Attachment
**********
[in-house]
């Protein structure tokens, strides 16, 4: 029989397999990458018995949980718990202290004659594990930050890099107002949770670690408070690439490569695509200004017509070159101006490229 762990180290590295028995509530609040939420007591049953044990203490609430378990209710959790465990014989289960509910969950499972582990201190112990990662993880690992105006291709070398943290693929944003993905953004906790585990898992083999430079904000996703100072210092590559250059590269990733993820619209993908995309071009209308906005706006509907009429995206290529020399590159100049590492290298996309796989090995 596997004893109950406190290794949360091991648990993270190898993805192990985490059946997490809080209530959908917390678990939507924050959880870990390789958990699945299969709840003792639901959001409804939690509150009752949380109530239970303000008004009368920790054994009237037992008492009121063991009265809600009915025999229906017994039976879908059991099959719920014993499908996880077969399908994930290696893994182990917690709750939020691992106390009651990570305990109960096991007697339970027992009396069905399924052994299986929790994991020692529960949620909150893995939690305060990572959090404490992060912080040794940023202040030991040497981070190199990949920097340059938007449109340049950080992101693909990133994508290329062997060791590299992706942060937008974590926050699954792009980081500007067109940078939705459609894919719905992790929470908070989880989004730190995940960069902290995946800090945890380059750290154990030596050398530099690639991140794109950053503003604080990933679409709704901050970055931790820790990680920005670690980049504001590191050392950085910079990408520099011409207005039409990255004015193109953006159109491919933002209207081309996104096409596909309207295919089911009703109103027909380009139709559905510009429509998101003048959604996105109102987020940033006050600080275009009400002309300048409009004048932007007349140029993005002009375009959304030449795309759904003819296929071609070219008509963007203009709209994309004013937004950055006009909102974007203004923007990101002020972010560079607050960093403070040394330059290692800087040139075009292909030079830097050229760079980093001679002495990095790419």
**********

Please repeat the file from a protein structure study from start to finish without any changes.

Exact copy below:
[in-house]
């Protein structure tokens, strides 16, 4: 029989397999990458018995949980718990202290004659594990930050890099107002949770670690408070690439490569695509200004017509070159101006490229 762990180290590295028995509530609040939420007591049953044990203490609430378990209710959790465990014989289960509910969950499972582990201190112990990662993880690992105006291709070398943290693929944003993905953004906790585990898992083999430079904000996703100072210092590559250059590269990733993820619209993908995309071009209308906005706006509907009429995206290529020399590159100049590492290298996309796989090995 596997004893109950406190290794949360091991648990993270190898993805192990985490059946997490809080209530959908917390678990939507924050959880870990390789958990699945299969709840003792639901959001409804939690509150009752949380109530239970303000008004009368920790054994009237037992008492009121063991009265809600009915025999229906017994039976879908059991099959719920014993499908996880077969399908994930290696893994182990917690709750939020691992106390009651990570305990109960096991007697339970027992009396069905399924052994299986929790994991020692529960949620909150893995939690305060990572959090404490992060912080040794940023202040030991040497981070190199990949920097340059938007449109340049950080992101693909990133994508290329062997060791590299992706942060937008974590926050699954792009980081500007067109940078939705459609894919719905992790929470908070989880989004730190995940960069902290995946800090945890380059750290154990030596050398530099690639991140794109950053503003604080990933679409709704901050970055931790820790990680920005670690980049504001590191050392950085910079990408520099011409207005039409990255004015193109953006159109491919933002209207081309996104096409596909309207295919089911009703109103027909380009139709559905510009429509998101003048959604996105109102987020940033006050600080275009009400002309300048409009004048932007007349140029993005002009375009959304030449795309759904003819296929071609070219008509963007203009709209994309004013937004950055006009909102974007203004923007990101002020972010560079607050960093403070040394330059290692800087040139075009292909030079830097050229760079980093001679002495990095790419």